The trend has started to spread to jails in Austin, San Francisco and Indiana. San Quentin has even crossed over to FourSquare.

"The commercials are creepy"

Yelp may be great for restaurants and other physical places, but a number of reviewers have decided to use it for the digital world as well. For example, the dating website eHarmony.com only gets 1.5 stars, with many reviewers commenting on the overall troubles of online dating or the site's TV commercials. Meanwhile, the profile for Google Headquarters has become a sounding board for any Google product ("Free email is nice, but you get what you pay for."). Likewise with Amazon.com.

And, in the predictably meta twist, even Yelp has a profile on Yelp. The verdict? 3 stars, and not good for kids.

What Would Happen If a Plane Flew Too High?

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iStock

Tom Farrier:

People have done this, and they have died doing it. For example, in October 2004, the crew of Pinnacle Airlines 3701 [PDF]  was taking their aircraft from one airport to another without passengers—a so-called "repositioning" flight.

They were supposed to fly at 33,000 feet, but instead requested and climbed to 41,000 feet, which was the maximum altitude at which the aircraft was supposed to be able to be flown. Both engines failed, the crew couldn't get them restarted, and the aircraft crashed and was destroyed.

The National Transportation Safety Board determined that the probable causes of this accident were: (1) the pilots’ unprofessional behavior, deviation from standard operating procedures, and poor airmanship, which resulted in an in-flight emergency from which they were unable to recover, in part because of the pilots’ inadequate training; (2) the pilots’ failure to prepare for an emergency landing in a timely manner, including communicating with air traffic controllers immediately after the emergency about the loss of both engines and the availability of landing sites; and (3) the pilots’ improper management of the double engine failure checklist, which allowed the engine cores to stop rotating and resulted in the core lock engine condition.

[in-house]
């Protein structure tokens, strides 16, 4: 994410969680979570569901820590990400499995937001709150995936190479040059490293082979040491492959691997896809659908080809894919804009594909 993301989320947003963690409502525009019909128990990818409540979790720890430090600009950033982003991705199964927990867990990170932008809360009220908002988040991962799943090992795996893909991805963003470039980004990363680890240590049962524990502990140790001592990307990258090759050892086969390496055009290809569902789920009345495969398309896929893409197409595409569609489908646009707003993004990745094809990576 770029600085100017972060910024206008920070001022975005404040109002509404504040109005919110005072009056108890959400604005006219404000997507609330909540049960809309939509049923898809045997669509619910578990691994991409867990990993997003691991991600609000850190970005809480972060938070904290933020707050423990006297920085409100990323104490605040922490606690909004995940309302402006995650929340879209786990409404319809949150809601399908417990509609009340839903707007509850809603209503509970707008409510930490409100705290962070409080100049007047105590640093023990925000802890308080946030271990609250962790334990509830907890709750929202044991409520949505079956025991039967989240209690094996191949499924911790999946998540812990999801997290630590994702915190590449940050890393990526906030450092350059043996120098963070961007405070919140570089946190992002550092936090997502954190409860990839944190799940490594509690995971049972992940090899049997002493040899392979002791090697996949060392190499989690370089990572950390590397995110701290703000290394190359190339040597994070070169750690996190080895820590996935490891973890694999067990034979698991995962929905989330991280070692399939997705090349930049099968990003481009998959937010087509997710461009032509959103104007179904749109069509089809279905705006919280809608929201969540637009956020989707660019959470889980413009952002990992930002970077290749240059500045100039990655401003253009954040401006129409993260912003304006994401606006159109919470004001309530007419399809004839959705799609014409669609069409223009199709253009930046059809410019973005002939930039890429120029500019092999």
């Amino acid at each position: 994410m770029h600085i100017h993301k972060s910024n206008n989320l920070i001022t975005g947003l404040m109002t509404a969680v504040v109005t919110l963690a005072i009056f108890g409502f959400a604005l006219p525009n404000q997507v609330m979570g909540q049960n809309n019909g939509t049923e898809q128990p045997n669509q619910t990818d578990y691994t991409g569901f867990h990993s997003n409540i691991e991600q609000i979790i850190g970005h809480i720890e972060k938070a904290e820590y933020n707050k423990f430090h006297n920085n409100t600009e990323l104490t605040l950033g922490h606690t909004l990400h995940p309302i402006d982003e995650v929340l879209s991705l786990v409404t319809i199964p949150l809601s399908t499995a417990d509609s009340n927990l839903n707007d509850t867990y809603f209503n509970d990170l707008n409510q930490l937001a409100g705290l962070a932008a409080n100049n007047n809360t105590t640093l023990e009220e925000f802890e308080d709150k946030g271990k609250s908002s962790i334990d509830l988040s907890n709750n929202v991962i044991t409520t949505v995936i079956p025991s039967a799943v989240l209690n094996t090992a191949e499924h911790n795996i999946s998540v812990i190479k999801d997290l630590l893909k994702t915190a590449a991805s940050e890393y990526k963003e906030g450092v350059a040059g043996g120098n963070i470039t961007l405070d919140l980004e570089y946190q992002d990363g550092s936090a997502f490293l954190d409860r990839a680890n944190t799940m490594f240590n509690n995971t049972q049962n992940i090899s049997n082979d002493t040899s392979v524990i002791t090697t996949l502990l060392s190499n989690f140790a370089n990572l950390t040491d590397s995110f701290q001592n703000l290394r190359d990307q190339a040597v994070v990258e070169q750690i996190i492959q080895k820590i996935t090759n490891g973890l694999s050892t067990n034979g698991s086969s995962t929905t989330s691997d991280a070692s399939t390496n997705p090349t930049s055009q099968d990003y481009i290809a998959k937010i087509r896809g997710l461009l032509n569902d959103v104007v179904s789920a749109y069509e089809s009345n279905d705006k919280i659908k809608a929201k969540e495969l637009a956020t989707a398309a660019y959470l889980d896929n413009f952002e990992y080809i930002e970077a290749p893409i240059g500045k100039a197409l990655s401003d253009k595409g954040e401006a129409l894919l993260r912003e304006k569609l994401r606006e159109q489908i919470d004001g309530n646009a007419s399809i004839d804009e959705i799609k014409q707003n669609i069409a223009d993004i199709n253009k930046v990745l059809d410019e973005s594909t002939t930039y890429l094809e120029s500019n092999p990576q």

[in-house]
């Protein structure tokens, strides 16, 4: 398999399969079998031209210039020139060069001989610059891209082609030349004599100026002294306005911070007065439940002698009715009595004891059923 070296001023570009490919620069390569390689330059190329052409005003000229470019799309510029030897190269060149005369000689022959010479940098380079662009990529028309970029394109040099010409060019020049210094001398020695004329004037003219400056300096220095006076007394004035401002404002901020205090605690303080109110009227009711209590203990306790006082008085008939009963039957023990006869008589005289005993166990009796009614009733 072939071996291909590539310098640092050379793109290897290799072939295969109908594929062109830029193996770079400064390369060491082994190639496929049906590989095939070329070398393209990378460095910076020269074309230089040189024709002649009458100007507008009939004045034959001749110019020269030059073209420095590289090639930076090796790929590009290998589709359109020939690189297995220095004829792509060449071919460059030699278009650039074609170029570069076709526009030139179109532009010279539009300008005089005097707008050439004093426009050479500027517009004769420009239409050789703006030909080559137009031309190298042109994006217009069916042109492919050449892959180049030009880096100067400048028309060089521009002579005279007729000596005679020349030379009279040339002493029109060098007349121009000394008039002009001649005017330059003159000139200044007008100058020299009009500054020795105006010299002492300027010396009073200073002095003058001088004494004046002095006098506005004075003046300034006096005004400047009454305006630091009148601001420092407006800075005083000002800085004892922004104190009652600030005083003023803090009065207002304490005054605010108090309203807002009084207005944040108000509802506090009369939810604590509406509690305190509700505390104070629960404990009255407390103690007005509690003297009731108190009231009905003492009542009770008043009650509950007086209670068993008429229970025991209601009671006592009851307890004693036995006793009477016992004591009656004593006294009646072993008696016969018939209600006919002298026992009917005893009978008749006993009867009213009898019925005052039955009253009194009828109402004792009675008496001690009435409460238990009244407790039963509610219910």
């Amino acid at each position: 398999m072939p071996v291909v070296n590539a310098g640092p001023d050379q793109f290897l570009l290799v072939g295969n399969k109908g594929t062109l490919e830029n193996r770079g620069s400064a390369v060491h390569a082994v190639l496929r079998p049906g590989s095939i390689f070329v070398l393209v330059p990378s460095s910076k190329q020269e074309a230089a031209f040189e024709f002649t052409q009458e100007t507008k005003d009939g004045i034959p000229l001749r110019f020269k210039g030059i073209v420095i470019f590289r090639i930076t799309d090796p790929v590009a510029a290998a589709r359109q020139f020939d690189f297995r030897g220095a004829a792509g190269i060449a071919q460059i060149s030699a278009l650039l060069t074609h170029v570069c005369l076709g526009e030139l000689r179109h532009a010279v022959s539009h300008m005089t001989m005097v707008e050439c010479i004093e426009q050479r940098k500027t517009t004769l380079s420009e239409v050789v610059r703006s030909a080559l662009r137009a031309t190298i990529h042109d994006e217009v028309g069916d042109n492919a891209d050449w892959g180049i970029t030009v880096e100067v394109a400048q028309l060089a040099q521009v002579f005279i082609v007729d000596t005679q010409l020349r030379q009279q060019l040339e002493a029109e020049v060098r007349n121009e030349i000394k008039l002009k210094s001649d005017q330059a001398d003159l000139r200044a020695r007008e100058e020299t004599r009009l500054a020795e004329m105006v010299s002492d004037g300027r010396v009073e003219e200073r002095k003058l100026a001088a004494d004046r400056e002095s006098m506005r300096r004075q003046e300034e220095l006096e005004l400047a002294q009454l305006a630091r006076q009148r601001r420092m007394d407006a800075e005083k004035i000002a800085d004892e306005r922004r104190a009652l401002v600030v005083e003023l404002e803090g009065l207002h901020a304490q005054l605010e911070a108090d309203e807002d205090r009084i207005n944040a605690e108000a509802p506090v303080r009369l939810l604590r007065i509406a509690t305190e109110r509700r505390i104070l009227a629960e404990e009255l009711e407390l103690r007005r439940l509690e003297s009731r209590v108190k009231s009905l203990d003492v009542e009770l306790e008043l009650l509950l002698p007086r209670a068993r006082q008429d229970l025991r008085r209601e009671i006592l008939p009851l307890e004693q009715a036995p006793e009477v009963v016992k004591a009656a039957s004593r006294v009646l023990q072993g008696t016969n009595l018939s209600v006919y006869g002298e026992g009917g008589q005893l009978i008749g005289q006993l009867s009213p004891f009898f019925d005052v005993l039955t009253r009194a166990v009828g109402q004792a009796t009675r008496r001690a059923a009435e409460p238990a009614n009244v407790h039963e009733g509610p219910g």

Contributing to this accident were: (1) the core lock engine condition, which prevented at least one engine from being restarted, and (2) the airplane flight manuals that did not communicate to pilots the importance of maintaining a minimum airspeed to keep the engine cores rotating.

Accidents also happen when the "density altitude"—a combination of the temperature and atmospheric pressure at a given location—is too high. At high altitude on a hot day, some types of aircraft simply can't climb. They might get off the ground after attempting a takeoff, but then they can't gain altitude and they crash because they run out of room in front of them or because they try to turn back to the airport and stall the aircraft in doing so. An example of this scenario is described in WPR12LA283.

There's a helicopter version of this problem as well. Helicopter crews calculate the "power available" at a given pressure altitude and temperature, and then compare that to the "power required" under those same conditions. The latter are different for hovering "in ground effect" (IGE, with the benefit of a level surface against which their rotor system can push) and "out of ground effect" (OGE, where the rotor system supports the full weight of the aircraft).